If you find your stomach grumbling in between meals, it's better to have a small snack than to try to hold out until the next meal, even if you're trying to lose weight, according to MayoClinic.com. A snack made up of healthy foods like fruits and vegetables, whole grains, low-fat dairy products and nuts and seeds can help keep you from overeating at your next meal. Just watch your portion size and try to keep your snack under 100 calories, recommends the American Diabetes Association.
Vegetables with Hummus
Non-starchy vegetables make particularly good snack foods since they are low in energy density, or calories per gram, so you can eat a lot of them without consuming very many calories. Dip your vegetables in hummus to add flavor and some protein to help you feel full for longer. You can eat 2 tablespoons of hummus along with a cup of either carrots, bell pepper or broccoli for under 100 calories. Snap peas, celery, cucumber, green beans, cauliflower, broccoli, zucchini and mushrooms are also nutritious low-calorie dipping vegetables. If you're not a big fan of hummus, you could also use a ranch or vegetable dip made with low-fat Greek yogurt to dip your veggies into.
Ants on a Log
Go back to your childhood and make yourself ants on a log. Take a tablespoon of peanut butter, spread it thinly on a few celery sticks and top each "log" with a few dried cranberry or raisin "ants." Although they are high in calories, nuts and nut butters, like peanut butter, help you get more nutrients in your diet and make it easier to stick to a low-calorie diet and lose weight, according to an article published in "The Journal of Nutrition" in September 2008.
Caprese Salad Towers
Layer tomato slices, slices of fresh mozzarella and fresh basil leaves to create a caprese salad tower, then drizzle a little balsamic vinegar over the top for added flavor. Including calcium-rich foods like low-fat dairy products in your weight-loss diet can help you lose both fat and weight as long as you stick within your calories for the day, according to a study published in "Obesity Research" in July 2005.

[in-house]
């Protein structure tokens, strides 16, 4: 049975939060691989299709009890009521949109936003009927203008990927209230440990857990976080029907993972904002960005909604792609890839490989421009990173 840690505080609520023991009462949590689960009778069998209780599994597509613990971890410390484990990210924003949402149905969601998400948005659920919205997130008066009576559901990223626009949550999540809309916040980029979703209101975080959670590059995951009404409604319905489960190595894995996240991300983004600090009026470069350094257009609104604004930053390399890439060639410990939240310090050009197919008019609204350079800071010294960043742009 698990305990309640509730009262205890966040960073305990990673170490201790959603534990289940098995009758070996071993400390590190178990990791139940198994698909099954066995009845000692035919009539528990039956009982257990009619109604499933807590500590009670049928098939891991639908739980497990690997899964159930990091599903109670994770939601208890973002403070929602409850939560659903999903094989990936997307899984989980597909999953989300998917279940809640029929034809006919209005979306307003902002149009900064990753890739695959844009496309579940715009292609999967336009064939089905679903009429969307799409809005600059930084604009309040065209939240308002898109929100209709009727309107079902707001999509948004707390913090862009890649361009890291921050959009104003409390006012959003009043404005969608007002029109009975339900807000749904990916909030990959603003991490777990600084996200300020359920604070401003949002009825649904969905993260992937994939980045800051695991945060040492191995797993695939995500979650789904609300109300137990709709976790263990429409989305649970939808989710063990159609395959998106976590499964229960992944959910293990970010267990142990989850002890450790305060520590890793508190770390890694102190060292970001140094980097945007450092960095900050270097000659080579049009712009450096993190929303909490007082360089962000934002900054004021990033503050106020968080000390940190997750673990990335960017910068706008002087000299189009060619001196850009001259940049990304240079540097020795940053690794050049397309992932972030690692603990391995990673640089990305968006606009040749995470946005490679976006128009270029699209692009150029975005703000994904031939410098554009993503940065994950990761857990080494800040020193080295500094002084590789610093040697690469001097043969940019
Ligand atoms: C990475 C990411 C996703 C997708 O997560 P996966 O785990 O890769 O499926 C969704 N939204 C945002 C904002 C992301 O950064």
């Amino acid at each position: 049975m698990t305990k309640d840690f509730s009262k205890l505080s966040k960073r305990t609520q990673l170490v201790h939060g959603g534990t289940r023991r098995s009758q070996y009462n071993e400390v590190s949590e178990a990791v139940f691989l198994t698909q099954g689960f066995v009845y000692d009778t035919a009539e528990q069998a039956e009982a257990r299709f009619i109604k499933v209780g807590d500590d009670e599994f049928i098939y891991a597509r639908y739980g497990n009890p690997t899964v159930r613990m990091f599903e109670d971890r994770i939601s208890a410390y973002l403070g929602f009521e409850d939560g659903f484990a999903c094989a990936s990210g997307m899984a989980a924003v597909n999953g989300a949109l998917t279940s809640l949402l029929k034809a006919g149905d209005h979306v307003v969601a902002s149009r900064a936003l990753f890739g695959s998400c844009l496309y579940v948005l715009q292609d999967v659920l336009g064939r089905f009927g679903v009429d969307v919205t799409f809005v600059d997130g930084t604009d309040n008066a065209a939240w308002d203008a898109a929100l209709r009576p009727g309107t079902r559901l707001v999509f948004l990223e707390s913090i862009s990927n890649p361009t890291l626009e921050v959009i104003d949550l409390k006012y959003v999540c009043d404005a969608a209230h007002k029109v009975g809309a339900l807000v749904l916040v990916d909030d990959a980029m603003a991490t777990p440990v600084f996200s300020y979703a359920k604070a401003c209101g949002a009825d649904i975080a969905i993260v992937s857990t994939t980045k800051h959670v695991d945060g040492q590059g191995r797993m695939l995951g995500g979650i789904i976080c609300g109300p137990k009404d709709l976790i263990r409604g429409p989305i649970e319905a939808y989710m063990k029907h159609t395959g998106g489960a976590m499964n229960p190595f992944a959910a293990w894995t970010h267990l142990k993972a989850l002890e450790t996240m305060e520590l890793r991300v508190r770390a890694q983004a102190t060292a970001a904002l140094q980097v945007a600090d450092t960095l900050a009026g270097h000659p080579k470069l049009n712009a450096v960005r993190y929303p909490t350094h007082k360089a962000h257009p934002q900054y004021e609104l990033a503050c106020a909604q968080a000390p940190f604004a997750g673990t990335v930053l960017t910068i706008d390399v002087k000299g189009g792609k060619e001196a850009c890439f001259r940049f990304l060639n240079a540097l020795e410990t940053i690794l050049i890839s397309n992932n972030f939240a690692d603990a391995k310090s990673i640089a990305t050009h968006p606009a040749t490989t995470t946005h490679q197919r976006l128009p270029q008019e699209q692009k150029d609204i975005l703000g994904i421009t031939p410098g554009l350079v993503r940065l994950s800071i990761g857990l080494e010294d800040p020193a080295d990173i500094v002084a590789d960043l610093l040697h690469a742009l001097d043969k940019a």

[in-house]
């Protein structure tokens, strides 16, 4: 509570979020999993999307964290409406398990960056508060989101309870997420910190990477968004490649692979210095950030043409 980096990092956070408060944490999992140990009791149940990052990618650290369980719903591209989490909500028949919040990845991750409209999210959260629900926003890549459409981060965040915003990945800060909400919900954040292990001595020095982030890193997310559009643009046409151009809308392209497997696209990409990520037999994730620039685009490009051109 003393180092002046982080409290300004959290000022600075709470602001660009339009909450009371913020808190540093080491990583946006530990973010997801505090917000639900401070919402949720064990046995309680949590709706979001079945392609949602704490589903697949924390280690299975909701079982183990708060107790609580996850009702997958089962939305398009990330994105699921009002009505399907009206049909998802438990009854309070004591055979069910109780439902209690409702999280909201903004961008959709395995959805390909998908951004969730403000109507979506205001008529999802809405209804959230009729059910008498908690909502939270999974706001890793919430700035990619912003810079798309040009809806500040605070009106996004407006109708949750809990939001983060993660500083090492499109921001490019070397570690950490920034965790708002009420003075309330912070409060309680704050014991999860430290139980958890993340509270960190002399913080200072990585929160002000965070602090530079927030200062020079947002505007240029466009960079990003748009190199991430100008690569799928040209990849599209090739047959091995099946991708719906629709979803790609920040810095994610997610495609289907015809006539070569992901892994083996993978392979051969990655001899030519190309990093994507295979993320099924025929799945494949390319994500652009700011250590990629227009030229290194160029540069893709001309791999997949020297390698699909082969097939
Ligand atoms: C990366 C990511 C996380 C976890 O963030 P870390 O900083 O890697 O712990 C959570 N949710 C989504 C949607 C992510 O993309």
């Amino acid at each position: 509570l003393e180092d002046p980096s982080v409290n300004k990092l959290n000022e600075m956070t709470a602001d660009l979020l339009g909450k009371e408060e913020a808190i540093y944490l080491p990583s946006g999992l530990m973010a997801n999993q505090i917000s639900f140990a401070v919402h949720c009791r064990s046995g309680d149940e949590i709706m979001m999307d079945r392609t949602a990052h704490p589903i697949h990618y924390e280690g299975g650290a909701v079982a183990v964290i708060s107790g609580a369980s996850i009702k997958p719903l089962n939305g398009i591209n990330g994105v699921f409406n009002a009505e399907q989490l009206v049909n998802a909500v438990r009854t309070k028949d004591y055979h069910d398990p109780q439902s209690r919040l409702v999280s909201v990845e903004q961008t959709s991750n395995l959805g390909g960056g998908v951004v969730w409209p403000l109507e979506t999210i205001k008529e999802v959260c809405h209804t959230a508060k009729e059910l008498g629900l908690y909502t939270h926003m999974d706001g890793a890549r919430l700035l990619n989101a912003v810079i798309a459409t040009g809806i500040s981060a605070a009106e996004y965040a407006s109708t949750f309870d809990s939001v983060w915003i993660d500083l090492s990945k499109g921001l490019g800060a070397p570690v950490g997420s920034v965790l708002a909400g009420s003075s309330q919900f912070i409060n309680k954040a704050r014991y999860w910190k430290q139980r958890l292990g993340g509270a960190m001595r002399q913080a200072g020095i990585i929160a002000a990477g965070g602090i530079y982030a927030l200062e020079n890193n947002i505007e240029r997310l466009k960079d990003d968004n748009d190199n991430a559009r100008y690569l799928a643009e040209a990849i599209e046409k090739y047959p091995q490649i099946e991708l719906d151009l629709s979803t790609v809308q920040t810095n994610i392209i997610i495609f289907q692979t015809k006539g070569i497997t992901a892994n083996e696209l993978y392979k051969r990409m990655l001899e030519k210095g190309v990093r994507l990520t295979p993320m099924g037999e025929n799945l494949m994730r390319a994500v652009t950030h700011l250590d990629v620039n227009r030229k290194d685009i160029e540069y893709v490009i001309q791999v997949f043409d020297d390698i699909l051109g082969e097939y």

Vegetable and Cheese Kebabs
Alternate vegetables and cubes of cheese on skewers to make nutritious vegetable and cheese kebabs. Try bell peppers, cucumber, grape tomatoes and red onion with either low-fat Swiss or low-fat cheddar cheese for a tasty snack. You could also use leftover grilled or roasted vegetables along with balls of fresh mozzarella cheese to make your kebabs.
If you'd like a slightly larger snack that can fill in for a meal, make a green smoothie. Toss a handful of spinach, kale or other mild green leafy vegetable into the blender along with a small amount of low-fat milk or 100-percent fruit juice and your favorite frozen fruits to make a delicious smoothie. Berries and bananas work well, as do pineapple, mango and peaches. Although it'll increase the calories of your smoothie, adding a protein source like low-fat Greek yogurt or nut butter will make your smoothie more filling.
- MayoClinic.com: Snacks: How They Fit Into Your Weight-loss Plan
- Centers for Disease Control and Prevention: How to Use Fruits and Vegetables to Help Manage Your Weight
- MedlinePlus: Snacks for Adults
- University of Illinois Extension: Healthy Snacks
- American Diabetes Association: Snacks
- Obesity Research: Effects of Calcium and Dairy on Body Composition and Weight Loss in African-American Adults
- Yoga Journal: Build a Better Smoothie
Based in Massachusetts, Jessica Bruso has been writing since 2008. She holds a master of science degree in food policy and applied nutrition and a bachelor of arts degree in international relations, both from Tufts University.